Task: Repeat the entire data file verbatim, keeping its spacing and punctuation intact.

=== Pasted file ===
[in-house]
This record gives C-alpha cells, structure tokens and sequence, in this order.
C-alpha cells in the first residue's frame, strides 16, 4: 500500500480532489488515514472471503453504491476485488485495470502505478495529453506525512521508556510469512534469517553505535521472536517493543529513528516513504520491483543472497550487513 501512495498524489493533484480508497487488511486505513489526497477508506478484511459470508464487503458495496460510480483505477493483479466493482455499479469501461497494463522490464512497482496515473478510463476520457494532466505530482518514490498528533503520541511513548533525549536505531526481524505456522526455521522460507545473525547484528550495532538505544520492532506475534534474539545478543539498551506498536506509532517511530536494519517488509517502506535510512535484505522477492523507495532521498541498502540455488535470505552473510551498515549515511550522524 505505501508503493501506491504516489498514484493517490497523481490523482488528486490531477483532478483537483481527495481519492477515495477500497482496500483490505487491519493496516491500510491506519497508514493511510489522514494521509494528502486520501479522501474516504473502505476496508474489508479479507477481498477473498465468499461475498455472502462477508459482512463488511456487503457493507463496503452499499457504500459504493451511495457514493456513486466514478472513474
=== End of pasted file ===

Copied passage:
[in-house]
This record gives C-alpha cells, structure tokens and sequence, in this order.
C-alpha cells in the first residue's frame, strides 16, 4: 500500500480532489488515514472471503453504491476485488485495470502505478495529453506525512521508556510469512534469517553505535521472536517493543529513528516513504520491483543472497550487513 501512495498524489493533484480508497487488511486505513489526497477508506478484511459470508464487503458495496460510480483505477493483479466493482455499479469501461497494463522490464512497482496515473478510463476520457494532466505530482518514490498528533503520541511513548533525549536505531526481524505456522526455521522460507545473525547484528550495532538505544520492532506475534534474539545478543539498551506498536506509532517511530536494519517488509517502506535510512535484505522477492523507495532521498541498502540455488535470505552473510551498515549515511550522524 505505501508503493501506491504516489498514484493517490497523481490523482488528486490531477483532478483537483481527495481519492477515495477500497482496500483490505487491519493496516491500510491506519497508514493511510489522514494521509494528502486520501479522501474516504473502505476496508474489508479479507477481498477473498465468499461475498455472502462477508459482512463488511456487503457493507463496503452499499457504500459504493451511495457514493456513486466514478472513474